I haven't been this disappointed in a book in quite some time, so perhaps I had it coming? I'm shocked that so many people loved this book. I could ha...moreI haven't been this disappointed in a book in quite some time, so perhaps I had it coming? I'm shocked that so many people loved this book. I could hardly get past the first page of cliche passages, let alone the entire three-hundred something pages of them. (less)
I loved Catcher in the Rye. Franny and Zooey? Not so much. Perhaps it's the period of my life right now, when all I'm intere...moreI tried. I did not like.
I loved Catcher in the Rye. Franny and Zooey? Not so much. Perhaps it's the period of my life right now, when all I'm interested in is practicality, achievement, graduating and getting a job. Perhaps I could relate to the narcissistic wit of Holden Caulfield in high school when I lived in a school of phonies. Now, I just want to tell Franny and Zooey to get out of the house, go get some air, go make some friends. Go for a walk. That's really what needs to happen in this book.
One other thing: I can't believe Salinger hasn't given an interview since 1980. That man needs to get himself a blog.(less)
I have to admit that until the last thirty pages, I was set on giving this book two stars. But then I had my "Oh" moment, and everything clicked.
First...moreI have to admit that until the last thirty pages, I was set on giving this book two stars. But then I had my "Oh" moment, and everything clicked.
First of all, I think half the reason so many people have read this book is because the cover is intriguing, and the book itself is under 200 pages. Everyone loves an easy read. When a novel is this widely praised and adored, it becomes even more interesting and worth the purchase.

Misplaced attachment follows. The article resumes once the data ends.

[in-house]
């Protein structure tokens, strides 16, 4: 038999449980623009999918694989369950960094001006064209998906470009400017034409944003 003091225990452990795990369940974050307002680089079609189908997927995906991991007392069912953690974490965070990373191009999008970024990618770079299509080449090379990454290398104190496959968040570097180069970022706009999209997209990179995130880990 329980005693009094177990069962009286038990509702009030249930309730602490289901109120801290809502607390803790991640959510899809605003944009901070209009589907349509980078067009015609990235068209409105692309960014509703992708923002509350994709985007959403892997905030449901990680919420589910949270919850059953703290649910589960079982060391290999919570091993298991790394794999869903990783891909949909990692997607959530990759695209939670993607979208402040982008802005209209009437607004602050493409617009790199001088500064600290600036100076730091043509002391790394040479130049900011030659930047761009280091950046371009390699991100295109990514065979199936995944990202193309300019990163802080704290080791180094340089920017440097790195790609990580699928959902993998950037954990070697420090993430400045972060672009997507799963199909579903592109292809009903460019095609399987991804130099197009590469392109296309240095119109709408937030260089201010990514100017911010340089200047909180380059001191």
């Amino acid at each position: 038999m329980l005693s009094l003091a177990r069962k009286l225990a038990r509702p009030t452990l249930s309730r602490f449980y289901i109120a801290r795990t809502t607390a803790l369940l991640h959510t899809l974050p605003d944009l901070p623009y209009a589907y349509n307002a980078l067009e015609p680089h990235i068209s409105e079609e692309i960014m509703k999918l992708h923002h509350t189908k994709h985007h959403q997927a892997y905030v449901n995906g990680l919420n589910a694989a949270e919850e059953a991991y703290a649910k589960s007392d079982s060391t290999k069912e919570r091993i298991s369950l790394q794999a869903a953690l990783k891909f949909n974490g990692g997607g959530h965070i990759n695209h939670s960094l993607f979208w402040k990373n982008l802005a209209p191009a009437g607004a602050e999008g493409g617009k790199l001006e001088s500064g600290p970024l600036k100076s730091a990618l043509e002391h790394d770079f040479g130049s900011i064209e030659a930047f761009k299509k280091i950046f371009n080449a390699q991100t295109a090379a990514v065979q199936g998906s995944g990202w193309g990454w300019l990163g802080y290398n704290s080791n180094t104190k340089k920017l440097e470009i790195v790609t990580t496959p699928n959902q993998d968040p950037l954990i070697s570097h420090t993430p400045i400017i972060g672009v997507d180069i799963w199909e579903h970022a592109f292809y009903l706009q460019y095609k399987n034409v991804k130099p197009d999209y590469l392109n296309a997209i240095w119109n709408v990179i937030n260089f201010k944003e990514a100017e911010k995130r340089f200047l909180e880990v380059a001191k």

That said, this book has a lot of preachy-ness to it, which I was not anticipating nor really prepared to receive. I went into this with only a brief plot summary in mind and the recommendations of many friends, so when I felt my personal beliefs start to be pushed around I got a little bit defensive.
Fate is great. Serendipity? Cool. It's always nice to think God has laid out the path of life for us, but I honestly don't know anyone who has enough time to analyze every instance of their life as a potential omen and how that can be interpreted to foresee the next step. This book encourages us to take chances, follow our dreams, but do stop and smell the roses every once in a while. Did I need to read all of this to get those messages? No, but 167 pages didn't require much effort, so why not.
Anyway, I think I'm going to go find something obscure to read now...(less)
I think I'm just too optimistic of a person to deal with these kinds of stories. I don't like post-apocalyptic movies either, so I can't imagine this...moreI think I'm just too optimistic of a person to deal with these kinds of stories. I don't like post-apocalyptic movies either, so I can't imagine this movie adaptation will be of my taste. I don't feel completely moved or riveted, which is what I had hoped the reading of this book would do for me. I mean, it won the freaking Pulitzer Prize. I think Waiting for Godot is better - not only in length, but especially with the overall message. I gave that two stars too, but now I'm starting to think maybe Godot should be bumped up to three.